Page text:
Sunday, November 14, 2010

Cutting the Deficit

So many times, we are told that tax increases are the only responsible way to reduce the deficit, never cutting because it is too difficult. And to show how hard it is, the New York Times has included a handy calculator so that you can test your plan. I tried my hand at it and came up with this version.
But they didn't have a lot of choices that I wanted to do. First, end all subsidies. No business subsidies, sugar, peanut, ethanol, solar power, anything. The government should not be helping anything, because as soon as it does it distorts the market, and it's usually distorted in the direction that the lobbyists wanted, not in the direction that is good for everyone. I know a lot of people will be screaming that the "Green Revolution" can't happen without subsidies, and they are probably right. Which is just my point. If it makes sense economically, the government doesn't need to help. If it doesn't make sense, then we shouldn't be doing it.
I would also eliminate the Depts. of Energy and Education. So far, their track record from before their existence to now shows that they have failed in improving the situation. In the business world, these are defunct and defective organizations. Spin them off and sell them off to private investors. I would also direct the Dept. of Agriculture to look at selling public lands. It is true that Montana takes in more federal dollars than it pays out, but that is partly because the feds own so darned much of us. Take and sell it and you have the immediate effect of cash plus the long term benefit of not having to maintain the property. It would also open up land for private development which raises income which can be taxed.
Now for the fun part, the military. I know my friends in Great Falls might object, but we need to get rid of the land based missiles. Their cost versus their probability of use cannot be justified. The B-2 at least has a dual use capability, and if we kept about a third of the Trident class, we would still have enough to remain a credible deterrent without as much costs. We also need to address the major challenges to our interests are going to be terrorists and the Chinese. The terrorists are going to continue their low level of conflict, much like a bad infection, and it will require light and flexible forces that can go anywhere and fight anywhere. Probably 8 divisions of light or medium weight (Stryker units) divisions, and four heavy.
The Chinese on the other hand are a much more conventional force and would require higher levels of what we used to call "heavy" formations of armor and artillery. But we couldn't take China on right now in any event. Their Hundred Million Army is too much to engage directly, and luckily, they are a predominantly continental based force, so the greatest threats are going to be Viet Nam and Siberia.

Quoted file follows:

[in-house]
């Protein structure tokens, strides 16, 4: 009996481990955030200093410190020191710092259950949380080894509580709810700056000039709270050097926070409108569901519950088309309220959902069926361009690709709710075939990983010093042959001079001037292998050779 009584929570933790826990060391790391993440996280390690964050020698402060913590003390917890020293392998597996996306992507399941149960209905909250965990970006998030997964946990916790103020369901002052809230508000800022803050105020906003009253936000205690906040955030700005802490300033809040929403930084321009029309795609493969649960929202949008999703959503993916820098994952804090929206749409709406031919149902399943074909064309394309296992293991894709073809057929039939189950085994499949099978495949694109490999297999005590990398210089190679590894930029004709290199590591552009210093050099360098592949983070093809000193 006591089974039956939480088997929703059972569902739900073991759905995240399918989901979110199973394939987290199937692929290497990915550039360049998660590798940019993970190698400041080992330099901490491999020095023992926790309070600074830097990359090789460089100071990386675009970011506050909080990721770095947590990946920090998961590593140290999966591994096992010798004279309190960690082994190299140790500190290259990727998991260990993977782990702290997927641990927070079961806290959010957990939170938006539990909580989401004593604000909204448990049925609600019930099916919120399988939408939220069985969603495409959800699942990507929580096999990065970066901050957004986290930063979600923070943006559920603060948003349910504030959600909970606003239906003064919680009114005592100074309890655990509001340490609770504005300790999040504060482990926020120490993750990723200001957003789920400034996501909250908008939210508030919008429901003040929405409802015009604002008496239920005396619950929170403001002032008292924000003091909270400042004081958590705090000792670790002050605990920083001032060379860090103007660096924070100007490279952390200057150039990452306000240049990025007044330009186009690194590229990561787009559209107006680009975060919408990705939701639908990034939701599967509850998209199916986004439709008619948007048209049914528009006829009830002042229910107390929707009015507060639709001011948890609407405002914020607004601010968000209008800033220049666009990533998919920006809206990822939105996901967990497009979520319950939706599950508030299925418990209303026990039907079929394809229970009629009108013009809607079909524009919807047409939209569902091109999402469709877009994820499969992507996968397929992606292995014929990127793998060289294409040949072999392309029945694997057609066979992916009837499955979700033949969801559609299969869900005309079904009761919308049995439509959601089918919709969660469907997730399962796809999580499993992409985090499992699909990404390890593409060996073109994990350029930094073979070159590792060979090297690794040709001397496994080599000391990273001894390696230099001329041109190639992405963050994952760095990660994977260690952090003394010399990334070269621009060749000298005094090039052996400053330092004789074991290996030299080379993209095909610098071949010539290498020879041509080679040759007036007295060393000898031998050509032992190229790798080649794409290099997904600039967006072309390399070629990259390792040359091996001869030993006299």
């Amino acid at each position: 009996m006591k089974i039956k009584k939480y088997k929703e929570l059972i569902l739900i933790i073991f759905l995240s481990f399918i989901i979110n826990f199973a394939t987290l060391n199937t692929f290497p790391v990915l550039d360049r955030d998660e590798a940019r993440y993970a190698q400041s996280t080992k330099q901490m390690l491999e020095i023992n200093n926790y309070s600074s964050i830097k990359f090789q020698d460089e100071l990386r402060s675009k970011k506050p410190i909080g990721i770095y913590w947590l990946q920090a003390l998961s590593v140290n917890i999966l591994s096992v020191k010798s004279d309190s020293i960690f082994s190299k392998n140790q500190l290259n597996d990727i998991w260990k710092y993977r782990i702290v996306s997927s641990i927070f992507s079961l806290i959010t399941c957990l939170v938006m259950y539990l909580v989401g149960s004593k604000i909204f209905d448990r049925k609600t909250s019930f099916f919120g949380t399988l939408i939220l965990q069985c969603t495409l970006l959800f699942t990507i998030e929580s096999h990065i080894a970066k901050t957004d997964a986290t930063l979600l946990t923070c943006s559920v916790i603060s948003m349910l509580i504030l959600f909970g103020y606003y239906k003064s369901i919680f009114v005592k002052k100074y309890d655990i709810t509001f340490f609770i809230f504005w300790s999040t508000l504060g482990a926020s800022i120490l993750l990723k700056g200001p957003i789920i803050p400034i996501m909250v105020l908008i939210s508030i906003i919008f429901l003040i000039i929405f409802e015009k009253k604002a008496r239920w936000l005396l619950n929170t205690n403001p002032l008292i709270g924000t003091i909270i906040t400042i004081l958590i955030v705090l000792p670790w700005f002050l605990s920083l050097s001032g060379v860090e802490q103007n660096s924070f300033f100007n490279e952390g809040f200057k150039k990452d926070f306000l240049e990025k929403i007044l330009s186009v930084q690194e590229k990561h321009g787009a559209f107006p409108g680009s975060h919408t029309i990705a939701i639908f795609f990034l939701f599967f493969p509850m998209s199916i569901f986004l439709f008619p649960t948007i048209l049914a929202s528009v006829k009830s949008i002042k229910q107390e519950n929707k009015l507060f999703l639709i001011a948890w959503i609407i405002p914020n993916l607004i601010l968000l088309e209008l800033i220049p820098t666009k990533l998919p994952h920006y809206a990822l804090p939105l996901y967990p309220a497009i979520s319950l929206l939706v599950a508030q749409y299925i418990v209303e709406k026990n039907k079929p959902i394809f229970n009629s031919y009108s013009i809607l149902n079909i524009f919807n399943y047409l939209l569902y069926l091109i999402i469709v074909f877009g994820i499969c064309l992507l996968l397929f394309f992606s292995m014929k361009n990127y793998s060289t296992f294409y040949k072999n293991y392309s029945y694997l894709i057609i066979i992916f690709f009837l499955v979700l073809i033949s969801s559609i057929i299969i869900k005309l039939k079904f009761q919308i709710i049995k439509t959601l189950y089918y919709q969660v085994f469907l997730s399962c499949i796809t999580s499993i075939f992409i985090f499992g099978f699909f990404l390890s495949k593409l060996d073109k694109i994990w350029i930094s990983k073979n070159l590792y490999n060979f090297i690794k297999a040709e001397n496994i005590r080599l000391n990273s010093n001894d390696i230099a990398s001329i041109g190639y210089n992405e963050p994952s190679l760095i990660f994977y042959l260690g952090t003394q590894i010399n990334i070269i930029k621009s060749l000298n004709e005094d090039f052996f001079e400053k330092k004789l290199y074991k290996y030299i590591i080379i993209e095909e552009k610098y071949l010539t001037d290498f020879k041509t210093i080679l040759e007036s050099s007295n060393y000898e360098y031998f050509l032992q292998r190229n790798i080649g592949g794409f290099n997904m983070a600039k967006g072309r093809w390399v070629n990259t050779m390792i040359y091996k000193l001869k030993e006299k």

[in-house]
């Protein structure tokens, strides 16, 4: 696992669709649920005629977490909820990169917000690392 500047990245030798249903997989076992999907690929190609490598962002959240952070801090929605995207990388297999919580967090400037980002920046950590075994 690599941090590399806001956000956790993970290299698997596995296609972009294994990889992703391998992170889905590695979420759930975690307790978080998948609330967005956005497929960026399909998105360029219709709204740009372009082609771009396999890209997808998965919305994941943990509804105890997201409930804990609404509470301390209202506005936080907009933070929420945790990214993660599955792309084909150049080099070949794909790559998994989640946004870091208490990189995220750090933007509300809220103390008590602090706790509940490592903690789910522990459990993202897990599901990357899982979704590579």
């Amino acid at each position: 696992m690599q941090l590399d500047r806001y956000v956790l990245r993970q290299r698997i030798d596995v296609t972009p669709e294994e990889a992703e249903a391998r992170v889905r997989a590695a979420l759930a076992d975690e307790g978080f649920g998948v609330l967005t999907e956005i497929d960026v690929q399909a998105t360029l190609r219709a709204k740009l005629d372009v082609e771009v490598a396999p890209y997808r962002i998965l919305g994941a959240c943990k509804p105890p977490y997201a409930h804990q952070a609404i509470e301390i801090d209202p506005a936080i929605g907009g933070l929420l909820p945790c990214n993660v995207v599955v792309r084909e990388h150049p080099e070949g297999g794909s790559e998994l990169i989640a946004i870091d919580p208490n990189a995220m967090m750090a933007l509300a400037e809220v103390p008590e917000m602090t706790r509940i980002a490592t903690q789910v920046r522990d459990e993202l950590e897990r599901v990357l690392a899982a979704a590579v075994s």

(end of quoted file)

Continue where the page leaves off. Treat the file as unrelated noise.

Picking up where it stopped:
There is the possibility of a sea borne invasion of Taiwan, or even possibly Japan. for that reason we should have four carrier groups. We only need to control the seas of one ocean at a time, not the current seven, and of that force you need one on station, one going to station and one returning, with one more as a backup.
The Air Force should be cut back to enough F-22 and F-35 wings to create air dominance in one theater, and sufficient heavy lift aircraft to move a light division in seven days. The need for future fighters has to be set aside until we get the budget under control.
Overseas bases should not be eliminated. Everyone of those was paid for in American blood, and it would be too expensive to have to reclaim them if we needed them again in the future. Their staffing should be reduced to enough for caretaker status only. But we cannot give up access to bases in Germany because they are a quarter of the world closer to anywhere East than the CONUS units are. Same with Okinawa.

Well, these are just a few ideas for cuts. I would also redo the tax code by making it a flat tax and exempt income under $30,000. The many loopholes and exemptions are just rife with the possibility of corruption. And I think I will put the rest of that idea in another post.

1 comment:

Aaron Goldberg said...

What you are not considering in your calculations for reducing government spending is that spending reductions are merely a Band-Aid applied to a cancerous tumor. What needs to be done is a drastic and permanent reduction in government itself. Whole areas of government need to be cut out and discarded, so that they can never return and grow once the economy recovers and tax revenues begin to increase again.

Unfortunately, the government tumor is so deeply intertwined with our economy that the necessary radical surgery will takes years to recover from. For example, a permanent reduction in the armed forces would result in higher unemployment at first. A reduction in military spending on weapon systems would result in even more unemployment.

This is why the largest part of the stimulus money went to maintaining useless local, state, and federal employees. Firing them all, which is what should have been done, would have caused an even deeper recession. But, again, the economy would have been much better off in the long run.